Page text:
5 Ways Apple's TV Streaming Service Could Win The Day

Can Apple find a place in the video streaming game? On Monday, the company will offer the first look at its upcoming TV streaming service during a special March 25 event. At a time when nearly every video content creator under the sun is looking for ways to package their offerings into a unique and desirable streaming service, Apple has its work cut out if it wants to grab a piece of the pie. While the company has no intention of competing with companies like Netflix, Hulu or Disney, it does hope to embed itself even more deeply in the services business.

Expanding services is a smart move for Apple. In many ways, smartphone technology has hit its peak and consumers are finding fewer reasons to upgrade their devices on a year-to-year basis. In the first quarter of 2019, Apple reported a 15 percent decrease in iPhone revenue when compared with the previous year. Profit margins for services like Apple Music or the App Store, however, remain strong. By expanding its subscription-based services into the streaming video space, Apple stands to gain a new source of consistent revenue.

But if Apple doesn't plan to get into an all-out war with Netflix or Hulu over content, what exactly will the service look like? At this point, the details are pretty murky. We know the company has shelled out more than a billion dollars so far in creating original content for the platform, while also courting premium TV show providers like HBO, Starz, and Showtime in hopes of making the service a kind of one-stop shop for streamers. But how does Apple make its service successful when companies like Amazon and Hulu are already doing something similar? While we can't claim to read consumers' minds, here are five ways we think Apple's service could gain a foothold in the streaming video space.

5 Ways Apple's New TV Streaming Service Could Win The Day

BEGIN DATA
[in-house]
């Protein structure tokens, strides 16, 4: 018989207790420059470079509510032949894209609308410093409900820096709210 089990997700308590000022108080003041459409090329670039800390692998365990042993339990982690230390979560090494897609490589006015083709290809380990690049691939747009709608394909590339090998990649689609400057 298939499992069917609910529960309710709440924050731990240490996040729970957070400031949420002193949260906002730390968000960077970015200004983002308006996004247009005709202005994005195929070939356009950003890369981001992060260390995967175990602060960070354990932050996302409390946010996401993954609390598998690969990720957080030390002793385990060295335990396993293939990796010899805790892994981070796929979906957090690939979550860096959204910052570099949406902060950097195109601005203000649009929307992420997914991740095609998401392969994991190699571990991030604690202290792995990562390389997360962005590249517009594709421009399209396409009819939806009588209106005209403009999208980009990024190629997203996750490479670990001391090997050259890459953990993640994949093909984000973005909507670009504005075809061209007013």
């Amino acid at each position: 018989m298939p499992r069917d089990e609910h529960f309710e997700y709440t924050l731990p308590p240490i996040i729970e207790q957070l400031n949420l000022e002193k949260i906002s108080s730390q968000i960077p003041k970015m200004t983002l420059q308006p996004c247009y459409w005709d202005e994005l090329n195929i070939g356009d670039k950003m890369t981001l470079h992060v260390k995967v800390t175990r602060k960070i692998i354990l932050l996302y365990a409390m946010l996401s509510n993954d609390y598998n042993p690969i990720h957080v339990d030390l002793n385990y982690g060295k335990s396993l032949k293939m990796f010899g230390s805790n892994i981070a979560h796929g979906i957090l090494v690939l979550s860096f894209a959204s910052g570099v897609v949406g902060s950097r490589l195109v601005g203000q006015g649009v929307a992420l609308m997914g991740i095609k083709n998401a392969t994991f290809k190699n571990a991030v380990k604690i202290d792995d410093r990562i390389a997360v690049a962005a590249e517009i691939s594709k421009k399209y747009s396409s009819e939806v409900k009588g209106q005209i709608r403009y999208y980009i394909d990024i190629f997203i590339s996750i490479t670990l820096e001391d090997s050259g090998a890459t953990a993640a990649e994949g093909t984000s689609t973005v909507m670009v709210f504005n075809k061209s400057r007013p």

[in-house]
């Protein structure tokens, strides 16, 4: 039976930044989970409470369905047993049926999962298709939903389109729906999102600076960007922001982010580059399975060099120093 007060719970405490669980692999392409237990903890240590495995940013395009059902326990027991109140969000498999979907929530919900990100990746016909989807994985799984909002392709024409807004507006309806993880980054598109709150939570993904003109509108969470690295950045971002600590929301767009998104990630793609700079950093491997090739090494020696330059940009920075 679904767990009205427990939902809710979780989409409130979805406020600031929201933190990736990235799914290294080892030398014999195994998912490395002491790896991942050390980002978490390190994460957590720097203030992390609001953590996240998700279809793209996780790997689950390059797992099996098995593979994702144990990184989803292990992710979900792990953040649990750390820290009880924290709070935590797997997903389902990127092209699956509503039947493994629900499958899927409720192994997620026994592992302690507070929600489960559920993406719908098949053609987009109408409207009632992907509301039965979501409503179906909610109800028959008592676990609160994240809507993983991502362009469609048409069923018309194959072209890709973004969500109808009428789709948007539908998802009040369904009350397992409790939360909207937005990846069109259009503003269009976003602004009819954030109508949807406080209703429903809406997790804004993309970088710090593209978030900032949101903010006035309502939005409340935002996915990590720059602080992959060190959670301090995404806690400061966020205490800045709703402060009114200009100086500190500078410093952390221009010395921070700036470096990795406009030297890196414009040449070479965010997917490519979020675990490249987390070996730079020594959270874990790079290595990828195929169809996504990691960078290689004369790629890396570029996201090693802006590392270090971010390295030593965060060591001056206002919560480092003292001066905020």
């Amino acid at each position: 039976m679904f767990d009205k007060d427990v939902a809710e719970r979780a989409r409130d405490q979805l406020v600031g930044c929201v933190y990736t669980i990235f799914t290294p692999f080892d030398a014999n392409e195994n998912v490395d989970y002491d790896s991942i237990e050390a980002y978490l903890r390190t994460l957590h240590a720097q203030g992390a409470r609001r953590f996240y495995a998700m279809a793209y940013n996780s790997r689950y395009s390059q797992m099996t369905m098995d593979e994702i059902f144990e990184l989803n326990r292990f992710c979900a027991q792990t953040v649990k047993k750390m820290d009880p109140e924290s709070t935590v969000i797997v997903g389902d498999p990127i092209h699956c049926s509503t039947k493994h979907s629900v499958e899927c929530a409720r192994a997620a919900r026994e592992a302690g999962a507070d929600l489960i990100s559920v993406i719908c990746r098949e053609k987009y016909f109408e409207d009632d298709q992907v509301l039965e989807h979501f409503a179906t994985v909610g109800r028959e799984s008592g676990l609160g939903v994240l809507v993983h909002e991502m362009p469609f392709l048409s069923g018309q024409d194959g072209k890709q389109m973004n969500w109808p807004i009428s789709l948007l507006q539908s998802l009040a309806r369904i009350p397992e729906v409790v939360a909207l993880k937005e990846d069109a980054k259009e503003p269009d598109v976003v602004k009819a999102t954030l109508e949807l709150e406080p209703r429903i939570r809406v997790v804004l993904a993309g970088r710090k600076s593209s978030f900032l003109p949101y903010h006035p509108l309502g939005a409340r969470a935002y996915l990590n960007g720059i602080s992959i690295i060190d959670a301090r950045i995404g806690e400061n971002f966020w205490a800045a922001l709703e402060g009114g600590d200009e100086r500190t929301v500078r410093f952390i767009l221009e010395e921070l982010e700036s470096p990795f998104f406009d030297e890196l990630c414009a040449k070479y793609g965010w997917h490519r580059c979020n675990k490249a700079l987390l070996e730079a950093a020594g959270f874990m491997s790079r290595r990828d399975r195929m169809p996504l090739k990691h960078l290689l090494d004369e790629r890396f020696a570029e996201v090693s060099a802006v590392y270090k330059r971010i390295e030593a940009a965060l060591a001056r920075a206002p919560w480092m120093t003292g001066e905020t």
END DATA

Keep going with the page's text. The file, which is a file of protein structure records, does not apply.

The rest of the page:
Apple streaming tv service what it includes showtime hbo bundle what to expect channels shows movies original content march 25 event
Can Apple find a place in the streaming video industry? Getty Images

#1 Offer Reduced Rates on Premium TV Bundles

Everyone loves a good bundle and if Apple's new streaming video service can shave down the cost of subscriptions to premium channels like Showtime or HBO, this could grab a ton of new subscribers. The company has reportedly been in talks with several streaming content providers such as AT&T (HBO), CBS (Showtime), Lionsgate (Starz) and Viacom who are expected to sign with Apple's streaming service. As stand-alone services, HBO, Showtime and Starz cost subscribers $15, $10.99 and $8.99 respectively. If Apple could package the three and offer them as an add on for $25 or so, that kind of discount could draw interested subscribers.

#2 DirecTV Drops Viacom Channels

DirecTV's contract with Viacom is set to expire Friday, March 22 at midnight and so far, negotiations haven't been going well. The company has already dropped Viacom's channels from its DirectTV NOW streaming service and it looks as though it may remove the channels from DirectTV and ATT U-verse as well. Currently, Sling TV and Philo are the only streaming services offering Viacom channels, so adding these to Apple's streaming service could make it a more enticing choice.

#3 Provide Service To Non-Apple Users

Though Apple boasts an install base of 1.4 billion users, biting the bullet and opening its services up to the masses could prove profitable. In the past, Apple has employed a "lock-in" strategy that made its services exclusive to Apple users, but recently the company's mindset has changed. In January, Apple announced that movies or TV shows bought on Apple's iTunes store would be viewable on Samsung TVs — without needing an Apple TV to stream them. It seems likely Apple will offer the same deal for its streaming video service as well.

#4 Provide Special Insider Content and Curated Listings

In 2015, Apple managed to make a successful (though late) entrance into the streaming music market with Apple Music. Besides offering a massive music library, Apple music brought a unique and desirable feature to its Beats 1 radio shows. Grabbing notable musicians like Annie Clark and Q-Tip to host unique shows that delve into the musical interests of artists listener's admire, Apple managed to provide something no other streaming music service does. With big name actors and producers like Steven Spielberg, JJ Abrams, Steve Carrell, and Reese Witherspoon developing and starring in original content for the platform, Apple is well positioned to provide great behind-the-scenes content and interviews or even curated content lists from viewers' favorite television and movie stars.

#5 - Offer a Sweet Trial Period

Apple Music was quick to its 50 million subscriber base and while great content helps, the insanely generous free three-month trial period likely played a role as well. If the company does indeed unveil a service worth subscribing to, providing the service free of cost early on could help to get it off to a good start.